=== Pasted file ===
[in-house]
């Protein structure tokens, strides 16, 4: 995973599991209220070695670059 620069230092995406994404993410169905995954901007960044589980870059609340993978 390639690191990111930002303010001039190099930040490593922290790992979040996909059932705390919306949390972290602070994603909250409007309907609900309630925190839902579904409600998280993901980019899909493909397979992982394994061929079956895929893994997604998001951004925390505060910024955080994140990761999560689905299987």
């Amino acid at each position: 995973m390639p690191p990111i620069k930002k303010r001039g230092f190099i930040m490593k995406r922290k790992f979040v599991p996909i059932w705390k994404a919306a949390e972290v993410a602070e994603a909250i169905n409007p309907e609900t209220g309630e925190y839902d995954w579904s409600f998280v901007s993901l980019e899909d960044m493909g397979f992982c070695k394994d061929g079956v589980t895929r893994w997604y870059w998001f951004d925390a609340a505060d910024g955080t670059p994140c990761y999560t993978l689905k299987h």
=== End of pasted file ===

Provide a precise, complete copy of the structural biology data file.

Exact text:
[in-house]
């Protein structure tokens, strides 16, 4: 995973599991209220070695670059 620069230092995406994404993410169905995954901007960044589980870059609340993978 390639690191990111930002303010001039190099930040490593922290790992979040996909059932705390919306949390972290602070994603909250409007309907609900309630925190839902579904409600998280993901980019899909493909397979992982394994061929079956895929893994997604998001951004925390505060910024955080994140990761999560689905299987």
């Amino acid at each position: 995973m390639p690191p990111i620069k930002k303010r001039g230092f190099i930040m490593k995406r922290k790992f979040v599991p996909i059932w705390k994404a919306a949390e972290v993410a602070e994603a909250i169905n409007p309907e609900t209220g309630e925190y839902d995954w579904s409600f998280v901007s993901l980019e899909d960044m493909g397979f992982c070695k394994d061929g079956v589980t895929r893994w997604y870059w998001f951004d925390a609340a505060d910024g955080t670059p994140c990761y999560t993978l689905k299987h």